And then recently I encountered a blog which is part of a ministry of reconciliation. A whole ministry organization geared toward this exact kind of healing for the world. I am confronted and challenged by it. This ministry has drawn into my focus the centrality of reconciliation in the future God holds for his creation. There is no way around it, if I want to be a part of God’s future, I had better be on board with reconciliation!
Think of this: Peter betrayed Jesus ever bit as bad as Judas when he denied him three times outside his sham trial. The same Peter who swore he would stand with Jesus through thick-n-thin and to the point of death, suddenly buckled at the confrontation of a servant girl! In so doing, he put himself in company with Judas, except that Judas refused reconciliation, and chose death instead. Peter, humbled himself and risked it all with Jesus afterward, and Peter found his reward!
Stuck in Conflict
My Pappa was a principled man of God who did not engage his conflict with my dad willy-nilly. Personally, I think he was blind-sided by a handful of pressures which lent themselves to the appearance of Christian principles. He needed to ask forgiveness. AT THE SAME TIME, it was appropriate for my dad to ask the same IN RETURN. Neither party was entirely pure. But it was Pappa who set the scene, and it was on his watch as familial shepherd under which the conflict occurred and was allowed to fester. I think it was appropriate for Pappa to be the one to initiate the reconciliation and to do so by asking forgiveness. If it had gone the other way (if it had been Dad asking forgiveness), it would have legitimated the error in Pappa’s agendas for our family – agendas that played a huge part in getting my parents divorced! These “principles” which characterized my Pappa’s position, needed to face their own challenge(s)!
In making that observation, I am neither saying that my Pappa was entirely wrong nor that my dad was even mostly right. My point is that the way these proverbial cards were stacked almost guaranteed entrenchment of the conflict. And ohhhhhh how I could have wished these matter(s) would have been resolved decades ago! For we still live with the aftermath of this fight despite the reconciliation that has been accomplished! My mom died years before her father, and the effect Pappa had on her relationship with my dad cannot be mended. Mamma, too, died years before this reconciliation. If this could have been nipped in the bud, how much other damage would not have been allowed?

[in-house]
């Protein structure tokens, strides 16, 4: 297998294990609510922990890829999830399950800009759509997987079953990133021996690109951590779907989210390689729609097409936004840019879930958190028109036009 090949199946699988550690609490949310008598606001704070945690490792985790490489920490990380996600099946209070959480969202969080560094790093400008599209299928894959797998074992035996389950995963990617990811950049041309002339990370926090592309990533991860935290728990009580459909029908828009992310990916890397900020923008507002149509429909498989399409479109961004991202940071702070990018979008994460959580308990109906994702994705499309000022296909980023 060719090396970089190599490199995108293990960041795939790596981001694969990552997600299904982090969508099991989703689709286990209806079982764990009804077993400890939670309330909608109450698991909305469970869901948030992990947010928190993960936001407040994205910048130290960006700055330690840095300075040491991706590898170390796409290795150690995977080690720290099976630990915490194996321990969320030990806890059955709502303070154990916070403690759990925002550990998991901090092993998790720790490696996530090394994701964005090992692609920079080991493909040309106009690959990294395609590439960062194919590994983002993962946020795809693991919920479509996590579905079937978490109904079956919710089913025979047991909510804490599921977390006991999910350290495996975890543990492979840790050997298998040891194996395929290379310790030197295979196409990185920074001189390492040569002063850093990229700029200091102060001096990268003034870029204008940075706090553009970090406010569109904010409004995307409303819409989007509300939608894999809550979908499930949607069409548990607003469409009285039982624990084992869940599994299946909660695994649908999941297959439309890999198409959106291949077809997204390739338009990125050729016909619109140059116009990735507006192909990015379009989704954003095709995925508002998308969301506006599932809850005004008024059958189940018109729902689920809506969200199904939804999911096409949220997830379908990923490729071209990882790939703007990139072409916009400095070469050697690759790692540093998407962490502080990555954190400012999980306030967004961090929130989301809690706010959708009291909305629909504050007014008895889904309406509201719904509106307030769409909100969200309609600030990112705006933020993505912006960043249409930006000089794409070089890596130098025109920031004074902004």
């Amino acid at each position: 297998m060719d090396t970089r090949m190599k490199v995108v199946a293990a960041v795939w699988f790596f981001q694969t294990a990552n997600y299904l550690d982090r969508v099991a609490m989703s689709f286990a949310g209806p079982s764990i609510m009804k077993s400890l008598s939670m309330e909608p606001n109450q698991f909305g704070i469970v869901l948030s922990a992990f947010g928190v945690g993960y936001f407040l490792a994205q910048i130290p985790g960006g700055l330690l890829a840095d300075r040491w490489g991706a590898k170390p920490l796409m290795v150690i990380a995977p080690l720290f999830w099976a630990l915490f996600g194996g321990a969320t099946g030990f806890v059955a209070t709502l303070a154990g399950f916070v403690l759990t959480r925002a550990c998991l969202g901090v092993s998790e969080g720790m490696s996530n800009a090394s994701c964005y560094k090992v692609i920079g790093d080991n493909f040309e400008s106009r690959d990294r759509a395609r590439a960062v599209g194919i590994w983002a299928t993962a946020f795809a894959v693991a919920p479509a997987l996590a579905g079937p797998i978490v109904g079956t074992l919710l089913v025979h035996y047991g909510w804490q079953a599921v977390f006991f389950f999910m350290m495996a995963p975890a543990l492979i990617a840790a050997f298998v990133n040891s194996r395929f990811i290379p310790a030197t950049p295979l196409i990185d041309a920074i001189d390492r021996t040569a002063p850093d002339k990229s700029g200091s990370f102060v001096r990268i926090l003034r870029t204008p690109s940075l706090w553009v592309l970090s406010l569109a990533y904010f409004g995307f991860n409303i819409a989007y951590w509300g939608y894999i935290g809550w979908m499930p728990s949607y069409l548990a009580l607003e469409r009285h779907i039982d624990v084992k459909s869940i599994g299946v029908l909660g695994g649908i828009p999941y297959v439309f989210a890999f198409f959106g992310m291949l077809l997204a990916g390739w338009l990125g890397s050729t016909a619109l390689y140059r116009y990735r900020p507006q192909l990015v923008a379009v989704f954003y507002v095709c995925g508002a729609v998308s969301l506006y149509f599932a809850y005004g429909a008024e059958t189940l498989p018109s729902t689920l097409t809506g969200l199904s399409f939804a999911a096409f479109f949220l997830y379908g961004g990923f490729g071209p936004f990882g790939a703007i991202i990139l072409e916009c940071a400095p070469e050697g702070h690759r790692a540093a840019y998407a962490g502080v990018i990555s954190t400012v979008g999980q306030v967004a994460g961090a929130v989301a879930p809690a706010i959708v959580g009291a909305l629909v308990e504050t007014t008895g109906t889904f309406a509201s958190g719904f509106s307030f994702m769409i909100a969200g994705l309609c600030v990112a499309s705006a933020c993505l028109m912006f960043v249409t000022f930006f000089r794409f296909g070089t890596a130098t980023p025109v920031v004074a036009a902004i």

And then it is quite easy for me to make the rather obvious connection to the conflict I face with the church of Lubbock (especially the Premier Homeless Church). Not that it is the same, but the similarities are noteworthy in that I am a principled man of God – as is every member of leadership there! How is it that we can all be the people of God and yet not get our act together? However, should I be giving their bad behavior and broken ideas a pass simply as part of getting along? (If I am in the wrong – assuming I am the blind-sided party here – should they give in to the challenge(s) I present just as a gesture of trying to “get along”?) The question(s) apply in both directions.
But then there is the matter of isolation. I used to be a part of the Premier Homeless Church. I was not part of the staff, nor did I want to be, but I was a minister there. I gave of myself to the ministry of that church at sacrificial levels. I did not do that hating the place! On the contrary, I loved it. I wanted to be a part of what they were doing! But when I ran afoul with leadership over the matter of kicking people out in the cold of winter, I got kicked out! I became isolated. My voice is all but muted. The desired outcome still is not achieved. God is not honored – especially where I hear street homeless people reference (and lament) the conflict and say ugly things designed to warrant my sympathy and criticize leadership. They promote discord doing that. Yet, somehow it is me that is shunned?